The original URL for this blog post was:
Since I no longer work for Microsoft, I have copied it here in case that blog ever goes away.
Last week I installed Visual Studio 2010 on my primary desktop. This morning, I opened my Fabrikam.Demo solution in the new version of Visual Studio, but chose not to upgrade the target framework when prompted by Visual Studio during the solution upgrade. In other words, I chose to leave the Target framework project setting set to .NET Framework 3.5 – at least for now.
There’s no doubt I’ll eventually upgrade my demo solution to .NET Framework 4, but in the short term, I imagine that I’ll still be working primarily with the older version of the .NET Framework, especially since I don’t believe SharePoint is going to support .NET Framework 4 anytime soon.
After viewing the conversion log and verifying that no errors or warnings occurred during the upgrade process, I then proceeded to rebuild the solution.
I was surprised to see that the build failed.
My first thought was “that’s weird, the solution compiled without any warnings or errors last week when I built it using Visual Studio 2008.”
Then I looked more closely at the error:
The type ‘System.Web.Security.MembershipProvider’ is defined in an assembly that is not referenced. You must add a reference to assembly ‘System.Web.ApplicationServices, Version=22.214.171.124, Culture=neutral, PublicKeyToken=31bf3856ad364e35’.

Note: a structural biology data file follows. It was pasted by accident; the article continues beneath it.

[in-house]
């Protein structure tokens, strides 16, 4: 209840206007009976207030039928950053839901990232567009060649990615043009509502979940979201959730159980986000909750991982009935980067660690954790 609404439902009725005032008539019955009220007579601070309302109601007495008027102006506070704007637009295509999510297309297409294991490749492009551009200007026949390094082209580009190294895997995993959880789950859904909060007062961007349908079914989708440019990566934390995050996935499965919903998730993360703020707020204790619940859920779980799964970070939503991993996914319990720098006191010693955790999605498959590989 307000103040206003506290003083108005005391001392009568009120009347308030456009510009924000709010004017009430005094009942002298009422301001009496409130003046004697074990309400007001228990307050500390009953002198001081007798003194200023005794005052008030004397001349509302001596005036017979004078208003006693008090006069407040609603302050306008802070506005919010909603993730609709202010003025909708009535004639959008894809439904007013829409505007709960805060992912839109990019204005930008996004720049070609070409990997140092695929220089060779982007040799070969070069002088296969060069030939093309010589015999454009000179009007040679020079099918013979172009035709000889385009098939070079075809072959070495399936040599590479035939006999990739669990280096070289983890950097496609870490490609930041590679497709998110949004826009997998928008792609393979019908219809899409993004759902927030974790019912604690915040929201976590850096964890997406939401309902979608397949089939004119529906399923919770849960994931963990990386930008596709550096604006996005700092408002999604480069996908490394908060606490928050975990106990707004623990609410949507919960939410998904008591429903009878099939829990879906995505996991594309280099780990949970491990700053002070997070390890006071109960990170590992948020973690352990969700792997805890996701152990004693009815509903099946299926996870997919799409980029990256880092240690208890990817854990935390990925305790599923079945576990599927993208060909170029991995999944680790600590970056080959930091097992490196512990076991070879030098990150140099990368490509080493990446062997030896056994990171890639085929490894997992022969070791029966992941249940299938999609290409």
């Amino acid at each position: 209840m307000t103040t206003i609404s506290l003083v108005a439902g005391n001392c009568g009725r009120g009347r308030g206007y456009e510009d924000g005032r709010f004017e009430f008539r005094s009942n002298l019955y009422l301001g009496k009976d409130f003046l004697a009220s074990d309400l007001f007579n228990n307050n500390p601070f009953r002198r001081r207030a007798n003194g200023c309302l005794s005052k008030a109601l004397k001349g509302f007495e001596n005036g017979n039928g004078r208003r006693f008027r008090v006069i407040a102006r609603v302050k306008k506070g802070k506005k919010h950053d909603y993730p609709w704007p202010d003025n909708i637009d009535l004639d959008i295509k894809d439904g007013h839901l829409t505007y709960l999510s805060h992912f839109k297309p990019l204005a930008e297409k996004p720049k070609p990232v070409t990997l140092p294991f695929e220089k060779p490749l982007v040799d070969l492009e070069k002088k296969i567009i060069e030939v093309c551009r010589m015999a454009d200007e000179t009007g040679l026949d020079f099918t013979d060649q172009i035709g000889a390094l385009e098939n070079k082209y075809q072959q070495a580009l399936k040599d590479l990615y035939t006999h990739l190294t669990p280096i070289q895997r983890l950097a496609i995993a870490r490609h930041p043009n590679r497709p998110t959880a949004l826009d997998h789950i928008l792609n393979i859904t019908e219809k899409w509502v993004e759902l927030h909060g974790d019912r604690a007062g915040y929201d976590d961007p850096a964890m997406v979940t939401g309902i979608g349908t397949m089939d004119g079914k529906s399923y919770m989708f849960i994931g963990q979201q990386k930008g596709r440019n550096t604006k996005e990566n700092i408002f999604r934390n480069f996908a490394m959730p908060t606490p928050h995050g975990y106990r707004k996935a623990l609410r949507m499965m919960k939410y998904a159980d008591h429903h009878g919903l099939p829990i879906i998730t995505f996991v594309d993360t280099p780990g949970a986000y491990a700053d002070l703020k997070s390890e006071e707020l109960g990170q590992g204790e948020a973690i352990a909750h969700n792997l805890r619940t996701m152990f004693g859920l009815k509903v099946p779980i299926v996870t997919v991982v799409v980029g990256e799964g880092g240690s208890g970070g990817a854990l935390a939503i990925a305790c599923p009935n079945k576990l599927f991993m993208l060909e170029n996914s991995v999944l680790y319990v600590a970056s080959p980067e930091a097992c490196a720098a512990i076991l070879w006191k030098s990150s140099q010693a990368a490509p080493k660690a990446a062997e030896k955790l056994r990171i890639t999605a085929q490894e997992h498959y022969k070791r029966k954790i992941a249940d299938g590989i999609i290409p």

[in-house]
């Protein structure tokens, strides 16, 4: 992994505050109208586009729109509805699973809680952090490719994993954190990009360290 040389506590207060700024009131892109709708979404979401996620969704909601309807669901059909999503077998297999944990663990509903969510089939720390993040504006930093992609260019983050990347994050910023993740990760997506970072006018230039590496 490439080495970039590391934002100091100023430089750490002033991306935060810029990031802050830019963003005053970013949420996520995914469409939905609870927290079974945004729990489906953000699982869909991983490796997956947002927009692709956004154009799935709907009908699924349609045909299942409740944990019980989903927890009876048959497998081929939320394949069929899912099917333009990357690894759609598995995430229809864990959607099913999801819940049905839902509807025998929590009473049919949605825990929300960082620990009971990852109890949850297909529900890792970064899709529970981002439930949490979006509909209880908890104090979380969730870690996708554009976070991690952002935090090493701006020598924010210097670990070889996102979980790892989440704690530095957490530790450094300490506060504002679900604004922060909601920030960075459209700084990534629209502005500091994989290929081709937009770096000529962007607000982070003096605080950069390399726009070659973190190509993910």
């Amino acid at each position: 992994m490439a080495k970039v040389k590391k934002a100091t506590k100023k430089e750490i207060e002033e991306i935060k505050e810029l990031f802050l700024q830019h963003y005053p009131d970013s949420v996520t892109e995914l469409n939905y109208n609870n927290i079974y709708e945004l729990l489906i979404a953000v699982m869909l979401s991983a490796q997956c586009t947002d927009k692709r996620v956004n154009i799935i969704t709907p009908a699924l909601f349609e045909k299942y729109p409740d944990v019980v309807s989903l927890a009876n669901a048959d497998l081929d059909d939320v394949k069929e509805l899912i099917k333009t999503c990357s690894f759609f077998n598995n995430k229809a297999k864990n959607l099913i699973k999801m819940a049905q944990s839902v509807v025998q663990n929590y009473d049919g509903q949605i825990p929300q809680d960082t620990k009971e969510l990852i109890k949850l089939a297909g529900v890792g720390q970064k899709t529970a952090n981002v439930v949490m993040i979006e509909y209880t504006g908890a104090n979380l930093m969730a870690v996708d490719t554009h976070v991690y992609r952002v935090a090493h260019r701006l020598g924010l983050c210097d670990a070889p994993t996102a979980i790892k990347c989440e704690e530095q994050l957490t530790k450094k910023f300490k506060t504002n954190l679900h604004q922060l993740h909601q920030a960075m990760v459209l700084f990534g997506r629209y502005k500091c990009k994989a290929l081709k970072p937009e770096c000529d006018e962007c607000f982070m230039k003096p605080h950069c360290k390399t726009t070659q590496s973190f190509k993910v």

Hmmm…that is strange indeed…didn’t I just tell Visual Studio not to target .NET Framework 4?
I then looked at the settings for the project that failed to build (Security.DeveloperTests) and confirmed that, yes, the Target framework setting had indeed been changed to .NET Framework 4. Hmmm…must have just been a glitch, I’ll just change the setting back to .NET Framework 3.5…
Unfortunately, that’s when I got the following warning:
Attempted re-targeting of the project has been canceled. You cannot change the specified .NET framework version or profile for a test project.
After clicking the OK button, I noticed the project setting – not suprisingly – was changed back to .NET Framework 4.
After adding the reference in the Security.DeveloperTests project to the new System.Web.ApplicationServices assembly, my solution compiled without error (and all of the unit tests passed).
While I don’t anticipate there to be any issues with this project setting for test projects, I would feel more comfortable if you could truly target an older version of the .NET Framework using Visual Studio 2010 (meaning, across all project types that you could create in Visual Studio 2008).